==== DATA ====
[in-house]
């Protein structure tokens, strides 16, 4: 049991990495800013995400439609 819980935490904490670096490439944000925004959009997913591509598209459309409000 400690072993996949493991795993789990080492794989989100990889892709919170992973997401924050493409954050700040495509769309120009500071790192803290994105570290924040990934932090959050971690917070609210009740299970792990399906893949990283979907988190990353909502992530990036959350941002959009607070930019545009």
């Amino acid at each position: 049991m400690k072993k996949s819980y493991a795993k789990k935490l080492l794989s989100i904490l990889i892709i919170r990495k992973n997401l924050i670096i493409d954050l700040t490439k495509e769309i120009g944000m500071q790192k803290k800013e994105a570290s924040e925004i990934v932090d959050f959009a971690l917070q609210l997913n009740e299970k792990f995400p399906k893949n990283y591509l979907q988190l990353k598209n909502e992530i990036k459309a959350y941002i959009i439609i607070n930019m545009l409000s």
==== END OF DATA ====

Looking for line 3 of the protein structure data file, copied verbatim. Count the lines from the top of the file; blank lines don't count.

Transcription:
């Amino acid at each position: 049991m400690k072993k996949s819980y493991a795993k789990k935490l080492l794989s989100i904490l990889i892709i919170r990495k992973n997401l924050i670096i493409d954050l700040t490439k495509e769309i120009g944000m500071q790192k803290k800013e994105a570290s924040e925004i990934v932090d959050f959009a971690l917070q609210l997913n009740e299970k792990f995400p399906k893949n990283y591509l979907q988190l990353k598209n909502e992530i990036k459309a959350y941002i959009i439609i607070n930019m545009l409000s």